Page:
Women's History Month 2020
In honor of National Women’s History Month, we are excited to launch a month-long series sharing the stories about what the women at Design Workshop are doing to help or have done to positively impact the lives of other women or girls in their local communities.
Areti Athanasopoulos, landscape designer and planner based in Design Workshop’s Denver office, currently mentors a single mom with four children (3 daughters and 1 son) from Afghanistan through her volunteer work with the International Rescue Committee (IRC). IRC is a non-profit that responds to the world’s worst humanitarian crises and helps people whose lives and livelihoods are shattered by conflict and disaster to survive, recover and gain control of their future.
Areti’s research in graduate school introduced her to helping refugees. “I have been working with refugees with the IRC for a couple of years now and prior to that I volunteered in a refugee camp in Greece. At IRC, I started as a transportation intern and met with families to help them navigate public transit to get to their English classes, new jobs, etc.” Areti said. She met Sabira and her family about a year ago and clicked with all of them. “We have a great time together,” Areti added. She has helped Sabira get to her appointments, register the kids for school, showed her the steps to obtain her first credit card and helped her learn how to drive.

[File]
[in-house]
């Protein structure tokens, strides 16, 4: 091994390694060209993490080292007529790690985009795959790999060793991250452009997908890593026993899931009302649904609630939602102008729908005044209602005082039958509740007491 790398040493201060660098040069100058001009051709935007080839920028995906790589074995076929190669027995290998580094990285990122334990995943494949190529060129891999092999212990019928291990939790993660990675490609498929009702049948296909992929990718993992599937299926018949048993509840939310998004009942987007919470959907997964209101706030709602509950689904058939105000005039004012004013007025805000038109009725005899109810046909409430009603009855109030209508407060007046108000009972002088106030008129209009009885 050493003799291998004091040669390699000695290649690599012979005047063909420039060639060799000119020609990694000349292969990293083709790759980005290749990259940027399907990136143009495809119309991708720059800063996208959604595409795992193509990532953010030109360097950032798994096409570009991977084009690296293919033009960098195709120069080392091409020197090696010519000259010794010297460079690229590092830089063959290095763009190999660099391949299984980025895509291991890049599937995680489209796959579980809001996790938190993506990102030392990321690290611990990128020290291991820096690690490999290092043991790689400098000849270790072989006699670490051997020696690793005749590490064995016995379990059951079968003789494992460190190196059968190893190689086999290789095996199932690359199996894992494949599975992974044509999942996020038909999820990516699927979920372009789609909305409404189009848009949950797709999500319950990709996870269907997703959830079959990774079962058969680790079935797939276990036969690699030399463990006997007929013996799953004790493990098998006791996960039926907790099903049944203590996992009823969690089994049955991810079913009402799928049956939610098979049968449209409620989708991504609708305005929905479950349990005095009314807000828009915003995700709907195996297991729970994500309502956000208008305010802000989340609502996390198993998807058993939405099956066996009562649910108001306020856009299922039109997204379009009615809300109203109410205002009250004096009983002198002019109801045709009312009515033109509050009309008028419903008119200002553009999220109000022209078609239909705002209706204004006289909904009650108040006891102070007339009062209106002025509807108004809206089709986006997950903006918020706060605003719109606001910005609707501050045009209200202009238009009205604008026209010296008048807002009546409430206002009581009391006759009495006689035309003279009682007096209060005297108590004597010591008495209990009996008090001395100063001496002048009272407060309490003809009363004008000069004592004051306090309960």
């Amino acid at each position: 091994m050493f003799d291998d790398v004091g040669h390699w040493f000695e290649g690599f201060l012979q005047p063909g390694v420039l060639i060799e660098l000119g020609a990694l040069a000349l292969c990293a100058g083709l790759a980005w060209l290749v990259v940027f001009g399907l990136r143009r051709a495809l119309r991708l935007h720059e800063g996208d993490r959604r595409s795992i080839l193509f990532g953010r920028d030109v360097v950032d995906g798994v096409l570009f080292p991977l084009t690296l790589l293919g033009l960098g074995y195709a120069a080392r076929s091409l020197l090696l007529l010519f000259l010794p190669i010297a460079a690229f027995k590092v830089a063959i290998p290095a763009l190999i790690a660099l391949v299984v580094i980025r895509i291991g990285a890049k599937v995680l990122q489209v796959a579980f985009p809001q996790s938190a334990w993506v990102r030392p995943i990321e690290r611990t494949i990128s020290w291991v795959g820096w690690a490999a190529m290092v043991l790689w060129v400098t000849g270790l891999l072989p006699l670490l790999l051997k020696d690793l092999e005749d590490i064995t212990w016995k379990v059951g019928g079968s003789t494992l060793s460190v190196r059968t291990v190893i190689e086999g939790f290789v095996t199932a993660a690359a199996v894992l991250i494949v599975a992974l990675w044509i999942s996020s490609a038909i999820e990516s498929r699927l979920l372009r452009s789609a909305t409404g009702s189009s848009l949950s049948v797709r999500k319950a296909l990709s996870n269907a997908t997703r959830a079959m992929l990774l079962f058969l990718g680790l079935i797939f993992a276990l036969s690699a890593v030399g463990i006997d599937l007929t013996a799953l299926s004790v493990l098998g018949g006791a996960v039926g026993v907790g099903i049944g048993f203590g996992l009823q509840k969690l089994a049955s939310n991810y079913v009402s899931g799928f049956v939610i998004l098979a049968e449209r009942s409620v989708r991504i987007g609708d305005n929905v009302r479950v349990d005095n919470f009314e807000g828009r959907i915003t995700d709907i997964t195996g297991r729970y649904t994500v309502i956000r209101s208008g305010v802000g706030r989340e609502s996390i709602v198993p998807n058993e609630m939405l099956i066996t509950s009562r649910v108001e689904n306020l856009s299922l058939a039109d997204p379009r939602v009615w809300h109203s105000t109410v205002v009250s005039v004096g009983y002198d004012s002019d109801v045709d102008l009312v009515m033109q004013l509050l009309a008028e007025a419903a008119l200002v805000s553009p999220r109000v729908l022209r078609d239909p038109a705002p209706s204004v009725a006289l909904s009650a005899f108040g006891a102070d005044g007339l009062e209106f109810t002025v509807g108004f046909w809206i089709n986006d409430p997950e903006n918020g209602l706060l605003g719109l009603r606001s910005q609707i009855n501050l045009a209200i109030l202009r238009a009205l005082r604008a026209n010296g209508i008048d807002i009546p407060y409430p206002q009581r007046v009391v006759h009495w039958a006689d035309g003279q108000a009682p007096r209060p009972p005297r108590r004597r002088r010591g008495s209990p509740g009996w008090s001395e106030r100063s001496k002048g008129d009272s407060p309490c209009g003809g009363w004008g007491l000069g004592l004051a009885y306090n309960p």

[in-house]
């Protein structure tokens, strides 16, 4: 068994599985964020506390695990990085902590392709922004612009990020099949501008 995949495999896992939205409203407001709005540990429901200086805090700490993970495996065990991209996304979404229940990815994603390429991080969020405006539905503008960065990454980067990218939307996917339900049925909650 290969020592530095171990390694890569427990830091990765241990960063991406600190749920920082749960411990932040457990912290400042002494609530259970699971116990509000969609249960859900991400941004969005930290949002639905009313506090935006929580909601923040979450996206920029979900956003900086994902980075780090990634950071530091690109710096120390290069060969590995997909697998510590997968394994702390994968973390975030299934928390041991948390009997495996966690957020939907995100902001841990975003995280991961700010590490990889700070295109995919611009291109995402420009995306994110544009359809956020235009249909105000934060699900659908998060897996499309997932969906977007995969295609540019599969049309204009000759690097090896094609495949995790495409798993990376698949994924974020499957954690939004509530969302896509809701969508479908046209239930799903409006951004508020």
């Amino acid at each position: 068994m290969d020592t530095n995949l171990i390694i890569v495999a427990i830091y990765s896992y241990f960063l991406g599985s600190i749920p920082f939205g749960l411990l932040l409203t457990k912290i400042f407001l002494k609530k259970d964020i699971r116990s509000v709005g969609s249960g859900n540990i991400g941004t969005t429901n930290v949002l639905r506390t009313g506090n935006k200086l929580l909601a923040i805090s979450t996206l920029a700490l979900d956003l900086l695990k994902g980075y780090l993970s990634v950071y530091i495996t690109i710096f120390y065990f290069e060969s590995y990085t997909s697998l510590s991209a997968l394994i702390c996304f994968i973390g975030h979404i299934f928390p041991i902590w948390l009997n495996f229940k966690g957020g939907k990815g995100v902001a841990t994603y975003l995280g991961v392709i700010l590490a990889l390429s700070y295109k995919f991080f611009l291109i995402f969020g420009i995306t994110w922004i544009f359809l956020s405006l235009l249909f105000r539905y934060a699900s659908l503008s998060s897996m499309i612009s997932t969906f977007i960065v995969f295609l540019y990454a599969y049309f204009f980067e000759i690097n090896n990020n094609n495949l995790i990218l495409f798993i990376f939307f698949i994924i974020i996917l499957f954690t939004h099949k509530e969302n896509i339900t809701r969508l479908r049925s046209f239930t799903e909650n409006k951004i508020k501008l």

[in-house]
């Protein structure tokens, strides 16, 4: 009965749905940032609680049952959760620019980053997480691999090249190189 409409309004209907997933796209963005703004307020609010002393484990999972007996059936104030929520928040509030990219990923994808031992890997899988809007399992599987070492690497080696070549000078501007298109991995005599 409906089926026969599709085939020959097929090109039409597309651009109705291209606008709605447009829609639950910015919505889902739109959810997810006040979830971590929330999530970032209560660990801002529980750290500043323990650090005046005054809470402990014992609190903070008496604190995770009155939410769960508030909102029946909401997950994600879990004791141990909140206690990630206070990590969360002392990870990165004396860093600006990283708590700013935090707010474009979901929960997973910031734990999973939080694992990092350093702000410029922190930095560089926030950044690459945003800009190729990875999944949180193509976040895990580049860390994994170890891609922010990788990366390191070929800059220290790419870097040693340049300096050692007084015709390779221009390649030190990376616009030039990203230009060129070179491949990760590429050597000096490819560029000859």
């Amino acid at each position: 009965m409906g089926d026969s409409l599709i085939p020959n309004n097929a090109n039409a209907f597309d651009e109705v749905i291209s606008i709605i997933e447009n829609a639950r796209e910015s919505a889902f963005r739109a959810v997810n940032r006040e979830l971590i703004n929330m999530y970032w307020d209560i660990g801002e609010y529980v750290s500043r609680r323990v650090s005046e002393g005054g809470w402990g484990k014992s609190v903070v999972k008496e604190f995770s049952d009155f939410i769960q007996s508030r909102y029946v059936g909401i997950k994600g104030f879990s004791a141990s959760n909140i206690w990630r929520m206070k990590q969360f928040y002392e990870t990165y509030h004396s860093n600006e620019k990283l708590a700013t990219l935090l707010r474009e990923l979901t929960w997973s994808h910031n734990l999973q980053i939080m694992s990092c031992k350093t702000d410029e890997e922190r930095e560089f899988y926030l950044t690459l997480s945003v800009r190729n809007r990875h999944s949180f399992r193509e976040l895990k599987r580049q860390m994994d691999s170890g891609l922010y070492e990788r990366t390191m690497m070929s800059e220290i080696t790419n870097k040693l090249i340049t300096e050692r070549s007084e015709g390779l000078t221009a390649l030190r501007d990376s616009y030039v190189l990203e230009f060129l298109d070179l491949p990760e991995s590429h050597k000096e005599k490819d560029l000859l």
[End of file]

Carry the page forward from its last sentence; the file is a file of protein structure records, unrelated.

“It’s important to get involved in order to combat negative rhetoric and xenophobia, and to promote inclusivity in our communities. Refugees are just people fleeing unimaginable circumstances, and they should be welcomed and embraced, not feared, hated, and marginalized. If I were forced to flee with my children to another country, I dearly hope that people would help me,” Areti added.
For more information about International Rescue Committee, visit: www.rescue.org.
As an alum of the Harvard Graduate School of Design (GSD), it was an easy decision for Allyson Mendenhall, principal at Design Workshop, to volunteer as a mentor for Harvard Graduate School of Design’s Womxn in Design (WiD) mentorship program. The program connects female-identifying students and alumnae to foster networks and dialogue about design practice, career paths and being a woman in the design field. “As Immediate Past Chair of the GSD Alumni Council, I wanted to continue to be an engaged alumna and support students,” said Allyson. “Volunteering as a WiD mentor allows me to do both.”